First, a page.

If You Love Me, Show Me

Challenge: Follow through with one resolution for the remainder of this week.
by Father John Bullock, LC | Source: Catholic.net

 
November 5, 2008
Wednesday of the Thirty-First Week in Ordinary Time

Luke 14: 25-33
Great crowds were traveling with Jesus, and he turned and addressed them, "If any one comes to me without hating his father and mother, wife and children, brothers and sisters, and even his own life, he cannot be my disciple. Whoever does not carry his own cross and come after me cannot be my disciple. Which of you wishing to construct a tower does not first sit down and calculate the cost to see if there is enough for its completion? Otherwise, after laying the foundation and finding himself unable to finish the work the onlookers should laugh at him and say, 'This one began to build but did not have the resources to finish.' Or what king marching into battle would not first sit down and decide whether with ten thousand troops he can successfully oppose another king advancing upon him with twenty thousand troops? But if not, while he is still far away, he will send a delegation to ask for peace terms. In the same way, everyone of you who does not renounce all his possessions cannot be my disciple.


Introductory Prayer: Lord Jesus, thank you for your friendship, for your patience, and for your grace. I cannot live without you. “Let me never be separated from you” (from the Communion Rite in the Order of the Mass). Let me grow in faith to see you in all things. Let me grow in hope to wait patiently for you in all circumstances. Let me grow in love to serve you in all people.

Petition: Lord, grant me the grace of tenacity in following you.

1. Who Is This Man?
 “If any one comes to me without hating his father and mother, wife and children, brothers and sisters, and even his own life, he cannot be my disciple.” The first question most likely to come to anyone’s mind after hearing this demand is, “Who does this man think he is?” Who can claim an allegiance higher than the love we have for our parents, our spouses or our children? No one aspiring simply to be a moral teacher could exact such adherence. Actually, no human authority could legitimately require it. Only when we understand who it is who makes these demands do they make sense (Benedict XVI, Jesus of Nazareth, Chapter 5). In another passage, Jesus said, “If you knew the gift of God, and who it is that is saying to you, ‘Give me a drink,’ you would have asked him, and he would have given you living water” (John 4:10). “If you knew…” The central question of the Gospel is the identity of Christ. Only when we recognize him as the Son of the Living God does everything else begin to make sense (Ibid.).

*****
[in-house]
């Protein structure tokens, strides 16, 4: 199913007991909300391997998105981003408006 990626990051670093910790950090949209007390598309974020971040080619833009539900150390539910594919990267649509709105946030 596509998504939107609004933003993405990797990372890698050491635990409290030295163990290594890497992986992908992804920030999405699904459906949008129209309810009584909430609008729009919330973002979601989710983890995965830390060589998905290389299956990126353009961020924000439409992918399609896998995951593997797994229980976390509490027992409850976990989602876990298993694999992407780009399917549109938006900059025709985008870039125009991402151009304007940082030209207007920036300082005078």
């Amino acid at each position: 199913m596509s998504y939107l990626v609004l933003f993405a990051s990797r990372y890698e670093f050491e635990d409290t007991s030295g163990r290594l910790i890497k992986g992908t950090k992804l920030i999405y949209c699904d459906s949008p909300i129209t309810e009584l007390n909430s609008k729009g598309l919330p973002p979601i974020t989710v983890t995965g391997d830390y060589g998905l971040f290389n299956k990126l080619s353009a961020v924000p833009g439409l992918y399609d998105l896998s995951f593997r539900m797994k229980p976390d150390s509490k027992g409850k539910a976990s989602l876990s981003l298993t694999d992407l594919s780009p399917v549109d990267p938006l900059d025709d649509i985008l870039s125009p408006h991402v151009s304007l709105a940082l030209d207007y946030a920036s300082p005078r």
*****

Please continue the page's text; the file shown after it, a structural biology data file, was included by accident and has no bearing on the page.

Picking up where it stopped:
2. Carrying the Cross
Christ doesn’t stop there. In addition to asking for a love greater than the love we have for those closest to us, he asks us to take up our cross to follow him. It seems contradictory that someone who is looking for our love would want us to suffer because of it. “Don’t you love me?” might be our protest. His reply would be, “No one has greater love than this, to lay down one's life for one's friends” (John 15:13). Christ loved us first by offering himself for our salvation (cf. 1 John 4:9-10). In order to participate in the love he offers us, we must share in his charity for our brothers and sisters: “If we love one another, God lives in us, and his love is perfected in us” (1 John 4:12). However, for that love to be real, we have to be willing to put others first and to forget self. That requires sacrifice – carrying the cross.

3. Finish the Job
“Which of you wishing to construct a tower does not first sit down and calculate the cost…?” Christ is very realistic in his understanding of human nature. It’s not enough to decide to do something; it’s not enough to say you want to do it; you have to put in place the means to do it and then follow through. “Not everyone who says to me, ‘Lord, Lord,’ will enter the kingdom of heaven, but only the one who does the will of my Father in heaven” (Matthew 7:21). Perseverance in doing God’s will is a gift of grace for which we must ask. The saints, especially the martyrs, give wonderful examples of fidelity to the end. In a letter to Queen Elizabeth and her council, Edmund Campion, SJ, knowing that he would eventually be captured and executed, wrote: “And touching our Society, be it known to you that we have made a league… cheerfully to carry the cross you shall lay upon us, and never to despair your recovery, while we have a man left to enjoy your Tyburn, or to be racked with your torments, or consumed with your prisons. The expense is reckoned, the enterprise is begun; it is of God, it cannot be withstood. So the Faith was planted: so it must be restored” (Campion’s Brag, 9).

Conversation with Christ: Lord Jesus, help me to be consistent in my prayer, consistent in fulfilling my duties, consistent in charity. Let my resolutions become actions and my actions become habit. I realize that this won’t be easy, but I have confidence in the assistance of your grace.

Resolution: Lord Jesus, let me follow through with one resolution for the remainder of this week.



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